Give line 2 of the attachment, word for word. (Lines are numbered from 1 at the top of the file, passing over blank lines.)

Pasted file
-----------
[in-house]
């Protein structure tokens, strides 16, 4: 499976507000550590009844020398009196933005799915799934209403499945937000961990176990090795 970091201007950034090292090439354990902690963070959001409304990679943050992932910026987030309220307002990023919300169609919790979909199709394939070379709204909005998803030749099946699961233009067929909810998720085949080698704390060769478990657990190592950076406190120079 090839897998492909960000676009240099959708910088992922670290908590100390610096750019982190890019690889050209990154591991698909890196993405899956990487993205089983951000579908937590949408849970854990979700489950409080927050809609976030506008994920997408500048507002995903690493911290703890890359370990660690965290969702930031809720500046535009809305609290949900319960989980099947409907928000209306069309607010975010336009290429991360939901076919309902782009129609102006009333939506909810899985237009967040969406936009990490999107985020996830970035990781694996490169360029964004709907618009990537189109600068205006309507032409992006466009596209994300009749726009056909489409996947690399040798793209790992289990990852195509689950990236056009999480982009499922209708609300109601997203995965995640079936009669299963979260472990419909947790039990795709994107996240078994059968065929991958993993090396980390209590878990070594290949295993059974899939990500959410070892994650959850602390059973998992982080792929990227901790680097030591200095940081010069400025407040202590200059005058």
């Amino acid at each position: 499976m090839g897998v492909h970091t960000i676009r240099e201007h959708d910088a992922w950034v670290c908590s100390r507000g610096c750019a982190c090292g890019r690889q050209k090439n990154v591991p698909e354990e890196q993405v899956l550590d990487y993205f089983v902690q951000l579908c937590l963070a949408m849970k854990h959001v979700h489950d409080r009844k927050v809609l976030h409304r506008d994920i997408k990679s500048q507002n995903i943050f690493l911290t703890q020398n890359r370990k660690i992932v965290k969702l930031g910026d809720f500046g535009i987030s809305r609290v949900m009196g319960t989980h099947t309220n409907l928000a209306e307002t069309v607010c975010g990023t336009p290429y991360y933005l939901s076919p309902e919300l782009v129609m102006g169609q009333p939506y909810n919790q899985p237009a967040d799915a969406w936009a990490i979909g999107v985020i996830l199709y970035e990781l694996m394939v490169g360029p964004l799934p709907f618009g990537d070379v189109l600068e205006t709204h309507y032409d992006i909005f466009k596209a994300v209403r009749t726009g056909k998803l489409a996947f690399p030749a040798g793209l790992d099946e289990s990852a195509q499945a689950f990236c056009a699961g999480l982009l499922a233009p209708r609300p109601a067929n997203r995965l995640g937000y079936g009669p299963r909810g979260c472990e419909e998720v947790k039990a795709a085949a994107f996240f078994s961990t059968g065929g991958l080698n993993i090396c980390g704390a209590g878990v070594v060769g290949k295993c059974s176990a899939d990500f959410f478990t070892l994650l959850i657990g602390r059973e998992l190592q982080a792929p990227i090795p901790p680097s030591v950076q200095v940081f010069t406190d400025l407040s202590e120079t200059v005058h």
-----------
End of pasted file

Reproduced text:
């Protein structure tokens, strides 16, 4: 499976507000550590009844020398009196933005799915799934209403499945937000961990176990090795 970091201007950034090292090439354990902690963070959001409304990679943050992932910026987030309220307002990023919300169609919790979909199709394939070379709204909005998803030749099946699961233009067929909810998720085949080698704390060769478990657990190592950076406190120079 090839897998492909960000676009240099959708910088992922670290908590100390610096750019982190890019690889050209990154591991698909890196993405899956990487993205089983951000579908937590949408849970854990979700489950409080927050809609976030506008994920997408500048507002995903690493911290703890890359370990660690965290969702930031809720500046535009809305609290949900319960989980099947409907928000209306069309607010975010336009290429991360939901076919309902782009129609102006009333939506909810899985237009967040969406936009990490999107985020996830970035990781694996490169360029964004709907618009990537189109600068205006309507032409992006466009596209994300009749726009056909489409996947690399040798793209790992289990990852195509689950990236056009999480982009499922209708609300109601997203995965995640079936009669299963979260472990419909947790039990795709994107996240078994059968065929991958993993090396980390209590878990070594290949295993059974899939990500959410070892994650959850602390059973998992982080792929990227901790680097030591200095940081010069400025407040202590200059005058």